Using Gibraltar, PostSharp and Visual Studio 2010

Editors Note:  This article has been updated to reflect the release of Gibraltar 2.5 which addresses the issues raised.

While Gibraltar works well with Visual Studio 2010 and .NET 4.0, one place we’ve gotten caught up is with the Gibraltar Agent for PostSharp.   In a nutshell, the current version uses PostSharp 1.5 which isn’t supported (and doesn’t work) with Visual Studio 2010.

To use Visual Studio 2010, you need to update to PostSharp 2.0 CTP5 or later.  This requires a new version of the Gibraltar Agent for PostSharp.  An additional wrinkle is that the .NET Runtime target of an aspect and the application that’s using it must be the same.  This hasn’t been an issue in the past because the .NET runtime was always 2.0 (even if you were using .NET 3.5 because that is just a set of additional libraries on top of .NET 2.0).  With the release of .NET 4.0 this changes and you need to have a version of the aspects that specifically targets .NET 4.0, or you get strange errors.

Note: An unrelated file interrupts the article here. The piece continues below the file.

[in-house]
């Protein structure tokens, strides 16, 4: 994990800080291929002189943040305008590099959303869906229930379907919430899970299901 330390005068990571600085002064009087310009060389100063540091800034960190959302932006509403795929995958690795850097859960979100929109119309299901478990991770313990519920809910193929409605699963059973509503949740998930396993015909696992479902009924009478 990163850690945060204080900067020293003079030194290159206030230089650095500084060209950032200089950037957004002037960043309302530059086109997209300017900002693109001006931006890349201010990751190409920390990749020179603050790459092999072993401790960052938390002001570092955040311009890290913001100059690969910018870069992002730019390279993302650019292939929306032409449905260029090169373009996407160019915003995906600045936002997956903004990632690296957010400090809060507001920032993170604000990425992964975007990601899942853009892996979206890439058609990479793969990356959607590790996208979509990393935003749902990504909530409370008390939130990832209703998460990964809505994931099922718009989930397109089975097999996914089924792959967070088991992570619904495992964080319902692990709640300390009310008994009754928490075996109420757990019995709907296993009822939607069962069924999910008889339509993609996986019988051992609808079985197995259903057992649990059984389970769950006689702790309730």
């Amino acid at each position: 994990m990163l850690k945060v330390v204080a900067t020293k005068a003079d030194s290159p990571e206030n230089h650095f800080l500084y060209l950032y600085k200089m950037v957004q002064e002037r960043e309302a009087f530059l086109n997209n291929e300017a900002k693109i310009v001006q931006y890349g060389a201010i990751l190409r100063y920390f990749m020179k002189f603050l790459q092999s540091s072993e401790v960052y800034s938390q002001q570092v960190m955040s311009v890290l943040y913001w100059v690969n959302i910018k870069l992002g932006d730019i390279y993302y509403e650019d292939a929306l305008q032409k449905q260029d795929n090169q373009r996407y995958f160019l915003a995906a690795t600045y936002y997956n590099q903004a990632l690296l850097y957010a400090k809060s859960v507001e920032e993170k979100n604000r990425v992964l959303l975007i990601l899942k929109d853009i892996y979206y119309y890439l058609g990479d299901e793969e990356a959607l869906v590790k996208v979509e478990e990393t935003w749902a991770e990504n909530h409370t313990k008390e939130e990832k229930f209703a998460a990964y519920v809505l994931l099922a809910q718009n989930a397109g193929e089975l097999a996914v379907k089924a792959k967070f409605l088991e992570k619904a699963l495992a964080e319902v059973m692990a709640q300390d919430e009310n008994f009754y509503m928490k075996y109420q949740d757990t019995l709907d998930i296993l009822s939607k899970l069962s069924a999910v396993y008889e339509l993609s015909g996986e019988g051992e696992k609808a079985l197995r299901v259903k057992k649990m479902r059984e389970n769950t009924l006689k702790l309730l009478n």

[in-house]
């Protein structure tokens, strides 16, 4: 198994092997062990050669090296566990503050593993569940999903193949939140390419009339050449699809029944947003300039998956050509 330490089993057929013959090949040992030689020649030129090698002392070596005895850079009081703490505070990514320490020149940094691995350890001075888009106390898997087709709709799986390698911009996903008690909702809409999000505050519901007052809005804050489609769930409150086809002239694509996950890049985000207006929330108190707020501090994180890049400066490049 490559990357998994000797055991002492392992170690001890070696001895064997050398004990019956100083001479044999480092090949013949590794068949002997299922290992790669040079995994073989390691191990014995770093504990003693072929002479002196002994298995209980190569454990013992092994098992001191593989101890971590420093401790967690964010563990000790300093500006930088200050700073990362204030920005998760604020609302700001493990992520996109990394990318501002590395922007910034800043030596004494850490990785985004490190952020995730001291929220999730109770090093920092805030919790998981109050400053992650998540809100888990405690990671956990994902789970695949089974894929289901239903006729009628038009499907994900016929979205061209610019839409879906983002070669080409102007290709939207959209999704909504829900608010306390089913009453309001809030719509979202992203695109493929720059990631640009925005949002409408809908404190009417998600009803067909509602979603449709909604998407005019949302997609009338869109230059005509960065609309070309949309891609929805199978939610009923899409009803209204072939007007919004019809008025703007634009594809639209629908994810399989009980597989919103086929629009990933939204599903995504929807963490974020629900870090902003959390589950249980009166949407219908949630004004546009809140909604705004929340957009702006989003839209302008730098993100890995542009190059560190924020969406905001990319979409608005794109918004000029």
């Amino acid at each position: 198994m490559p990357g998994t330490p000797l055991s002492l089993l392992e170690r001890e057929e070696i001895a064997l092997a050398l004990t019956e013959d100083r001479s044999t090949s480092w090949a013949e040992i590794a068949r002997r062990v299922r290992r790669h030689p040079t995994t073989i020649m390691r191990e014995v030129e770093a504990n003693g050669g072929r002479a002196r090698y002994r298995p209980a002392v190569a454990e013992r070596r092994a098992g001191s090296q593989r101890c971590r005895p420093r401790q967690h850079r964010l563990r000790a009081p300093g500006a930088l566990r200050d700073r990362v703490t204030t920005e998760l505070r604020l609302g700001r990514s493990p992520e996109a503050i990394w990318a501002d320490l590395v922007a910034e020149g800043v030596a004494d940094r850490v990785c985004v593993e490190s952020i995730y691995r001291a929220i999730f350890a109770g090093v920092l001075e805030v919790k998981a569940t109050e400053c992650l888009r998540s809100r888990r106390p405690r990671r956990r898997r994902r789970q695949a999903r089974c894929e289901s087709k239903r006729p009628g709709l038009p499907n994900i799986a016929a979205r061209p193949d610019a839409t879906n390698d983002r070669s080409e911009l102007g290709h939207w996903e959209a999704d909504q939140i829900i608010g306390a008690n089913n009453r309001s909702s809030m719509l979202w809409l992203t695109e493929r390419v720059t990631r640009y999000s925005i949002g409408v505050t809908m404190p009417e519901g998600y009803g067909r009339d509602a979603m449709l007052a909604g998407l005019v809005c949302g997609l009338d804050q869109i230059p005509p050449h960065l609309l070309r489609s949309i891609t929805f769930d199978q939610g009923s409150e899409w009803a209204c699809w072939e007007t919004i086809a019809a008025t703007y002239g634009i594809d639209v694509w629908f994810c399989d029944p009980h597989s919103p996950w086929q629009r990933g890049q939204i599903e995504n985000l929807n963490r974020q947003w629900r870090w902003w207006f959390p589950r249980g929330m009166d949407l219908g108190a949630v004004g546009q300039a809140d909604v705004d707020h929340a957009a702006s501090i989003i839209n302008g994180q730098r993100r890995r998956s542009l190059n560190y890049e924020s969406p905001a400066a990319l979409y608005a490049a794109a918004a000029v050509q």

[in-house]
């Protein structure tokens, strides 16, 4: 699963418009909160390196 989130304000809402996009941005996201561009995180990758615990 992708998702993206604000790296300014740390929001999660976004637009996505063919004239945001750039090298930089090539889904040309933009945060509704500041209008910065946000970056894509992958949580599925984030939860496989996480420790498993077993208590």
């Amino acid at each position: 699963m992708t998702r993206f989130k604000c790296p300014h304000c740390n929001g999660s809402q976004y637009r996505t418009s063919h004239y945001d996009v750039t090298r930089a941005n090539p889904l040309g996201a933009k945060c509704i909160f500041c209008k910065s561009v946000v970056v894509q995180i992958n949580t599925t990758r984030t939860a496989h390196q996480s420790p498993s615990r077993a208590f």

To add to the complexity, there are two versions of Gibraltar that are “current” today:  2.1.1 which is the current release version, and 2.2.0 Beta 1 which is the current Beta version.  Many people are using 2.2.0 Beta 1, and if you’re new to Gibraltar you should start there.  Because we ship a strongly named binary for our PostSharp aspects it has to match with our Agent version as well.  Taken in total, this would means we need a version for .NET 2.0 and 4.0, Gibraltar 2.1.1 and 2.2.0.

If you’re in this situation where you’re using Visual Studio 2010, or for another reason are running PostSharp 2.0, you’ll need to upgrade to Gibraltar 2.5 or later.  It includes a version that targets PostSharp 1.5 and .NET 2.0 (like before), another for PostSharp 2.0 and .NET 2.0, and another for PostSharp 2.0 and .NET 4.0.  Since the same application could theoretically combine all three they have unique file names to ensure there aren’t any conflicts.   The capabilities of all three are basically the same.

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